In war, those who can communicate information survive, those without it die. Throughout the history of warfare, information has been carried through a number of different mediums–letters, telephones, telegrams, smoke signals and even through Ethernet communication networks. No matter the medium, communication continues to be a necessary part of not just warfare, but of society as well, helping people pass on vital information. One of the most iconic images seen in any war movie is the dialogue seen across two-way radios. While common radios are now smaller and more compact than their larger, older counterparts, radio communication, as with much of the telecommunications industry, continues to use a device called a transceiver to communication information.

Transceivers are small devices implanted inside of radios, Ethernet and telephone systems that allow networks to transmit and receive information. Transceivers, as with the mediums that use them, have changed, from large, GBIC transceivers to smaller, XFP modules fond in newer Ethernet networks. Before transceivers, communication devices required a separate transmitter and receiver to gather and send information. Now, networks can communicate and receive information simultaneously due to full-duplex configurations and transceivers. For example, wired telephones contain both the transmitter and receiver inside of the handset, allowing individuals to send and receive voice transmissions.

However, Ethernet networks use special sets of transceivers to communicate and send information. The speed of the Ethernet network determines the type of transceiver needed. For example, an older, Gigabit Ethernet network uses GBIC transceivers but newer, faster networks, such as a 10 Gigabit network may use SFP modules. Modules, or transceivers as they are also called, act as links between the highway (fiber optics) and the data (motherboard) that delivers information, helping to interface the two. Without these transceivers, Ethernet networks would be unable to send out optical transmission created within the motherboard that are then transferred across fiber channels.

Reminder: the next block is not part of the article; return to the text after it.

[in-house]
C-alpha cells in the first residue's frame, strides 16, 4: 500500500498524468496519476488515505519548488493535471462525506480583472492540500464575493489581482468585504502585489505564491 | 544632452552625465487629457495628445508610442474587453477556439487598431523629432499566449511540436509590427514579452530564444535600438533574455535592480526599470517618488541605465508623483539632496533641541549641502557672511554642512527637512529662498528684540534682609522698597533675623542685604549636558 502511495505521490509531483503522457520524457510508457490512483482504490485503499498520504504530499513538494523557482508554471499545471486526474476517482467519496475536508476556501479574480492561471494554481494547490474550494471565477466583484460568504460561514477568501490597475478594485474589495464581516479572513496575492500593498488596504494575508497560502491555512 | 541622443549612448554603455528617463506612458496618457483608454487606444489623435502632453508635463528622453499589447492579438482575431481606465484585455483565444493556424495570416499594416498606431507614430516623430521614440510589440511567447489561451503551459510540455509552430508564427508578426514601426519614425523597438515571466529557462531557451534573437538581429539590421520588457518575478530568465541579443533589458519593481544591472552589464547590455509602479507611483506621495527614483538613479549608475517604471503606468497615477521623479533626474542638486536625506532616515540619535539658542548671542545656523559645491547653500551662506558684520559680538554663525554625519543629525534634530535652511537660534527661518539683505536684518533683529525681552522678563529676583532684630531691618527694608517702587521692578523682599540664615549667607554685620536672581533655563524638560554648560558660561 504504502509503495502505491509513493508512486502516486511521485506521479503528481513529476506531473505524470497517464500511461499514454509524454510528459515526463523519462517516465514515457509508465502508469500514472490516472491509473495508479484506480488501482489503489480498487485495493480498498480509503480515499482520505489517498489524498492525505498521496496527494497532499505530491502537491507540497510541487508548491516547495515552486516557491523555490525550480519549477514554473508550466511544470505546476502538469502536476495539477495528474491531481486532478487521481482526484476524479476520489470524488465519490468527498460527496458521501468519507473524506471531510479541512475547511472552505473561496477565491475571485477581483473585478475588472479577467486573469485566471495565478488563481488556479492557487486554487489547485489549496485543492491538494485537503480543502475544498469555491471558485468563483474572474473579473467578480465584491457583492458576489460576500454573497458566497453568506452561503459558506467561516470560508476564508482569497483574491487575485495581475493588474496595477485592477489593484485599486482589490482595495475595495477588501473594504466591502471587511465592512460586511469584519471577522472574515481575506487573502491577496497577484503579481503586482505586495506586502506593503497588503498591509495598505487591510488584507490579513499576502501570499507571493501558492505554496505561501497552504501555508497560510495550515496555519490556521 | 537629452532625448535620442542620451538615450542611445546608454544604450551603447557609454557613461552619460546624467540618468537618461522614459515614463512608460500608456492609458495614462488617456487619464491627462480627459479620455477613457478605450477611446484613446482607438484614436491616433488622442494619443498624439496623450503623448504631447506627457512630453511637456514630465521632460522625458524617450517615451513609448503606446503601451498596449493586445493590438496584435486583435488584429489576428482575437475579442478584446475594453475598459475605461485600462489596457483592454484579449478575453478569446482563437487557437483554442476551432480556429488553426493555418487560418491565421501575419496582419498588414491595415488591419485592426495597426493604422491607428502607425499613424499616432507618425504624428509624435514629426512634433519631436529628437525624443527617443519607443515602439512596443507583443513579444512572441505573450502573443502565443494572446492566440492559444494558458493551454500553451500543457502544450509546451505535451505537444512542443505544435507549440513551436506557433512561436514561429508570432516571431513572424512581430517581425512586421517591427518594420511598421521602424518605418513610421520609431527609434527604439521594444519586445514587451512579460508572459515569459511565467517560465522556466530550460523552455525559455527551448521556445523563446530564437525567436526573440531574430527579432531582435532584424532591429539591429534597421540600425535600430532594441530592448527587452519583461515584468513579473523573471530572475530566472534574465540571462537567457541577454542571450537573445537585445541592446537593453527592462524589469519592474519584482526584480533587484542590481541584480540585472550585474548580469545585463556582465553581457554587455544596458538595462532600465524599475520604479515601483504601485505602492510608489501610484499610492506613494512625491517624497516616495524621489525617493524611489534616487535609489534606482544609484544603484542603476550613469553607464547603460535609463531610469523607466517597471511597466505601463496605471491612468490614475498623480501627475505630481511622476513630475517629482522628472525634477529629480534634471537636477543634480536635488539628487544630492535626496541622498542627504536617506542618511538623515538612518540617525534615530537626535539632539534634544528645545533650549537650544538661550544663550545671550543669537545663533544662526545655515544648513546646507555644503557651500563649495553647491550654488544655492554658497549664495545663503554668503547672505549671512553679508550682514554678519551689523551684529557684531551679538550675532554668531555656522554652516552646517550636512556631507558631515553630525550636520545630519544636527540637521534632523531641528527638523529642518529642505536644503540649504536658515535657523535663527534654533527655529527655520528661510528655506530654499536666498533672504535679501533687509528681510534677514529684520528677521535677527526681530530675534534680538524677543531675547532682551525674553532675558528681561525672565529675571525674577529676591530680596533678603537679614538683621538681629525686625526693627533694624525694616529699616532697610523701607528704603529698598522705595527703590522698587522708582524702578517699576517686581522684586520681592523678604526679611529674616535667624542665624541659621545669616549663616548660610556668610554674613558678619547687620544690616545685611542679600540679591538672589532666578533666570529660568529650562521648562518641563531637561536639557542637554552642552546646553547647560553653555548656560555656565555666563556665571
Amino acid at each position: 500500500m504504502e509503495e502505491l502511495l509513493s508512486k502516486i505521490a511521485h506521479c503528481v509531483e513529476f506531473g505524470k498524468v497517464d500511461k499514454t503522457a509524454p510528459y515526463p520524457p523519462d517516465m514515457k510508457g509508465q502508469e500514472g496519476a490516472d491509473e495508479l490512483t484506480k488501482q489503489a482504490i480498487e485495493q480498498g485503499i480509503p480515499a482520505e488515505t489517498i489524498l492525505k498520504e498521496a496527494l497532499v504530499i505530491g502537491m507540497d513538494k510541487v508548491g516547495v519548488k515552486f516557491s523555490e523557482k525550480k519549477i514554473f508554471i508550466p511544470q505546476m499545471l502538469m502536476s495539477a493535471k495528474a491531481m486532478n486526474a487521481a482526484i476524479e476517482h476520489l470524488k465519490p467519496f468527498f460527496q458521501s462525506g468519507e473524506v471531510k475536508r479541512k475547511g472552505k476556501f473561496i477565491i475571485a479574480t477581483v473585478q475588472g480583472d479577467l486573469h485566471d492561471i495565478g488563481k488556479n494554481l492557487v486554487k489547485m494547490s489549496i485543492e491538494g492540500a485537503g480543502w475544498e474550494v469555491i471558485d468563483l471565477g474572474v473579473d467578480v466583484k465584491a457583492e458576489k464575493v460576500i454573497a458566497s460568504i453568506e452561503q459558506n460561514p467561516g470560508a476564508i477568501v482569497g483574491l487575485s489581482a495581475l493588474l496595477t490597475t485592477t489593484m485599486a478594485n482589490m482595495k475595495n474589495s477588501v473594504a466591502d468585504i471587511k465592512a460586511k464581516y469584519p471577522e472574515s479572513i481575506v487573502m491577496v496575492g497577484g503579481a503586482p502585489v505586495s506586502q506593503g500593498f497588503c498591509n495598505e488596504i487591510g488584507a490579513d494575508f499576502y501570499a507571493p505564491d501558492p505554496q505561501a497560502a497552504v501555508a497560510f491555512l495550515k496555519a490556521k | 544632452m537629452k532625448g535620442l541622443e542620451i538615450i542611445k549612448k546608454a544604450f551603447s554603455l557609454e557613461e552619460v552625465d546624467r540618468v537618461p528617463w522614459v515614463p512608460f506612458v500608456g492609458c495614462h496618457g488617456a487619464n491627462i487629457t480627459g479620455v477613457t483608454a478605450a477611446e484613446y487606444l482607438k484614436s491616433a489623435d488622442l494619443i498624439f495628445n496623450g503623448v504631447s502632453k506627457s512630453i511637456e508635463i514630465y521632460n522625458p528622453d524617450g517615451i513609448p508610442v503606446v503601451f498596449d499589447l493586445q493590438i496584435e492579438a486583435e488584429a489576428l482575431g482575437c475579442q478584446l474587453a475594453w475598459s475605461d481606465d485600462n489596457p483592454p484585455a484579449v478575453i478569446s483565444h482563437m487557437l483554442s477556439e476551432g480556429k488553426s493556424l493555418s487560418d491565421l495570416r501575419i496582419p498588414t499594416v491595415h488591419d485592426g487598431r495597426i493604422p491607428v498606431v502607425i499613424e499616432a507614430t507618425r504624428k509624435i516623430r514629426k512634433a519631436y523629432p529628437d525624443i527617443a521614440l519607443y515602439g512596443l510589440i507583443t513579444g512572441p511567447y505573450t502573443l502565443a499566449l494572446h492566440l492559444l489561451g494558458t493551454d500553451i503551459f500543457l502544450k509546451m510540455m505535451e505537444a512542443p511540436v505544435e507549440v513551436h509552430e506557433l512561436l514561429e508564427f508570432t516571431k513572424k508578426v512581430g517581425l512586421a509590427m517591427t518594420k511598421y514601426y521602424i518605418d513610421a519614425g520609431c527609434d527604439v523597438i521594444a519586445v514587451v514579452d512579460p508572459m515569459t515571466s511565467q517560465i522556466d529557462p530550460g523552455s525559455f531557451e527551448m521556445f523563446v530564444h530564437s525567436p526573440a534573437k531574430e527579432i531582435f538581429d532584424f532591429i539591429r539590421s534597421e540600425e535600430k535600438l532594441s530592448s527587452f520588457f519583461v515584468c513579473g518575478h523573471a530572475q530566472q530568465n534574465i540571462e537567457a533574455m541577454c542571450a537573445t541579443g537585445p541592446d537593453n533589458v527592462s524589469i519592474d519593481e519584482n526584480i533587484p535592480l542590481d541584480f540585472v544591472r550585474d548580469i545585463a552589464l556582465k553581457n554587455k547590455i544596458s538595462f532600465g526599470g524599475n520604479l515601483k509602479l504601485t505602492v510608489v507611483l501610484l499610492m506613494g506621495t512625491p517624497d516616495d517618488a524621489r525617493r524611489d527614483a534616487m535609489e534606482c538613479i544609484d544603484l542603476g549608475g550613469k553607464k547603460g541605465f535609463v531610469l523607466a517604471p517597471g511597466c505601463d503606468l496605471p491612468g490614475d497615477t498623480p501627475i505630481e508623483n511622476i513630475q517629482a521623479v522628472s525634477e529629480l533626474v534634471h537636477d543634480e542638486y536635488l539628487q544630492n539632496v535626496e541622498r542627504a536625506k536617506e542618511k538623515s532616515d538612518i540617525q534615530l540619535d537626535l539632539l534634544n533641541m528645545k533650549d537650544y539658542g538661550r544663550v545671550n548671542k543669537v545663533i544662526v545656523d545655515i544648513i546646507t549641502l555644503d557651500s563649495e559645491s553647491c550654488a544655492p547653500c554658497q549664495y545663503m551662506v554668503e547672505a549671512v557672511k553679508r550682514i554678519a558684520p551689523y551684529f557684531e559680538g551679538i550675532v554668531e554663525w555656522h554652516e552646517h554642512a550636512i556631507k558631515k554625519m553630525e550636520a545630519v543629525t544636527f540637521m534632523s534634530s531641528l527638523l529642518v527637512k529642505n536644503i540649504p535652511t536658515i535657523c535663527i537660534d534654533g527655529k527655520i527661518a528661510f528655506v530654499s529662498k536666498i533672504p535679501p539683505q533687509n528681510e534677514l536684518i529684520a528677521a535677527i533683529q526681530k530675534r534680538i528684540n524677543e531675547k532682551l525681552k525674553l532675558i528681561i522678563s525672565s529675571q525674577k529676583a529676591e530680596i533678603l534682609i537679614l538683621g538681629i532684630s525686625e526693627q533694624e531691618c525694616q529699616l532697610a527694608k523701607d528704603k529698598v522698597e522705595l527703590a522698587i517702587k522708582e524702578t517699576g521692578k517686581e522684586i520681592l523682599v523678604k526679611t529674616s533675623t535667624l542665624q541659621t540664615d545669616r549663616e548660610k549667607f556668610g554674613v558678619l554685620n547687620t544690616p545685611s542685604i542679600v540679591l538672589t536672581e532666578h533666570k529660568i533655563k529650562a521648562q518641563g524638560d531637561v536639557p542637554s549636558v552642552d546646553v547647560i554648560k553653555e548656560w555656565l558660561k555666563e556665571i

Each Ethernet module is configured to operate at a certain wavelength for transmitting and receiving information. For example, Cisco SFP modules may offer support for 850nm or more depending on model type and the Ethernet network configuration. In addition to the wavelength support, each module is configured to offer support for the two fiber types used by networks. Transceivers must provide support for single-mode fiber configurations that transmit one optical signal at a time, and for multi-mode fiber configurations that transmit multiple optical signals across fiber networks. In order to communicate across small and large distances, Ethernet networks employ both classes of fiber configurations, and networks use transceiver to handle both configuration standards.

No matter whether you are in a war zone or not, communication is a vital part of society. These transceivers found across communication medium are important technological devices that allow networks to create and receive messages, whether on a two-way radio or on a Ethernet network.

Find out more about Fiber Optics.